Definition of blue blood in English:

blue blood


mass noun
  • 1Noble birth.

    ‘blue blood is no guarantee of any particular merit, competence, or expertise’
    • ‘They think of themselves as blue blood and most of them inherit the savageness of their parents too.’
    • ‘It was the same distinguished guests, same idle chitchat, same stifling atmosphere of blue blood.’
    • ‘Of course everyone secretly hopes they might find a celebrity connection, figures of power and influence or even blue blood.’
    • ‘In another departure from the book, it is strongly hinted that the departmental controller is a communist agent - the irony being that his blue blood makes him unassailable in the very system he is seeking to destroy.’
    • ‘He, it seems, had a strange sense of pride, not only because there was perhaps a tinge of blue blood in his veins, but also because as an intellectual he wanted to be respected and listened to.’
    • ‘Yes, the perceptive reader apprehends, he did indeed spill English blood and a lot of it - but it was not blue blood.’
    • ‘And where you come from is an important issue for many researchers, particularly the ones who believe that blue blood might be surging through their veins.’
    • ‘In both films she was playing a wild girl on the wrong side of the tracks when she seems more naturally suited to the well-heeled, blue blood American heiress roles.’
    • ‘It wouldn't do to mix their blue blood with the debased genes of commoners!’
    • ‘If a large man on a sheep station in the middle of nowhere can have blue blood running through his veins, why can't I?’
    • ‘Whether it's because of blue blood or not, the Pekingese definitely has a mind and will of its own - it tends to want to get its own way.’
    • ‘Even from the outside, the convertible screams luxury, decadence and a hint of blue blood.’
    • ‘A third party duly stepped in with his offer of support - and believe me this is a person with claret and blue blood in his veins.’
    • ‘Had they been born with blue blood, would their experience have been any different?’
    • ‘Staunchly imperialist, he is a living manifestation of quintessential Englishness, a living descendant of people with blue blood, noble quarterings, and the right school tie.’
    • ‘Auntie Edna used to say you needed blue blood in your veins to go there.’
    • ‘Far from worrying about musty family skeletons in aristocratic cupboards, noble pedigrees are advertised and the smallest cup-full of blue blood proudly proclaimed.’
    • ‘Born a noble himself, Napoleon knew as well as anyone that blue blood could not be abolished short of exterminating all those who believed they possessed it.’
    • ‘Just because you've got blue blood running through your cold veins doesn't mean I have to put up with your insults!’
    • ‘The family was of the purest blue blood, and at his birth they were lords of three estates in central Scotland.’
    high standing, nobility, aristocracy, high birth, eminence, distinction, prestige
    View synonyms
    1. 1.1count noun A person of noble birth.
      ‘the City blue bloods didn't like him’
      • ‘Genie could swear that three thirds of Europe's blue bloods are present.’
      • ‘The rationale for this week long fiesta is the requirement that a ‘coming out’ be staged to mark the social and sexual maturity of the daughters of the city's blue bloods.’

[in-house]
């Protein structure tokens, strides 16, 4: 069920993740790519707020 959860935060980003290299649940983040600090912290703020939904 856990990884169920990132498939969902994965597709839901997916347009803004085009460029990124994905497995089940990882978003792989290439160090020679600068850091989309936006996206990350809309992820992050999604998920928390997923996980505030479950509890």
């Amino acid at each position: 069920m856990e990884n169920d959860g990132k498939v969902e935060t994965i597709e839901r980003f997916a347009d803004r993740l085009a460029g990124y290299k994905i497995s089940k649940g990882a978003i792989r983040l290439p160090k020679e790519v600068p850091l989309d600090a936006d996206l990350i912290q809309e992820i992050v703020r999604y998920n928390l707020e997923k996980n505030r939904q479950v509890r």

• ‘Families, from the suburbs and the inner city - blue bloods and new arrivals to our country - can show up to fish most any time.’
      • ‘Aren't they going to feel a little disenfranchised as they watch all these blue bloods take the field.’
      • ‘As in politics, you don't need to be a blue blood to make it in cyberspace.’
      • ‘Though it was not solely a sport for aristocrats, quail hunting in the Old South was a favorite pastime of the wealthy planters and blue bloods who sought to emulate European noblemen with their privileges and refinements.’
      • ‘As he and his family try to make nice with the blue bloods, he begins a personal reawakening that takes him through roiling fortunes, shady dealings, and some good old-fashioned stock and real estate disasters.’
      • ‘Bostonian blue bloods were among the first to imitate, popularise and avidly collect the Impressionists.’
      • ‘The zodiac's own king and queen - whose rampant symbol has been co-opted by shabby blue bloods for centuries - like to live large and play the big-hearted host.’
      • ‘During the late '50s and early '60s, the blue bloods ' grip on power was coming to an end.’
      • ‘We pretend to be a middle-class, democratic nation, but in reality we love our blue bloods… We don't actually want to be governed by people like ourselves.’
      • ‘I waved him off and fought my way to my room, past a myriad of slaphappy blue bloods in oversized high heels.’
      • ‘The poorest boy at Groton, his private school, he is both a blue blood and an underdog.’
      • ‘In fact, the second one that became a champion with her mother was bred - her mother is a blue blood, her father is a blue blood, but she is very small.’
      • ‘The crowd parted for them almost silently, save for a few blue bloods that were ‘quite tired of this silly peasant ruckus’.’
      • ‘By the time we discover the link between the blue bloods, the dead people, and the fracasing kinfolk, we've lost all interest in the outcome or reveal.’
      • ‘He is a typical blue blood in his love and encouragement of sport.’
      • ‘Their players undoubtedly possess pedigree, but now football's blue bloods must pass the biggest test so far, that of the stubborn, talented Irish.’
      • ‘And yes, they even came out and said that these were the elves of mythology, and that all the royal houses of the world are ultimately descended from them - the blue bloods.’
      • ‘War-bound blue bloods grudgingly handed the reins over to Irish and Italian Catholics and Jews.’


blue blood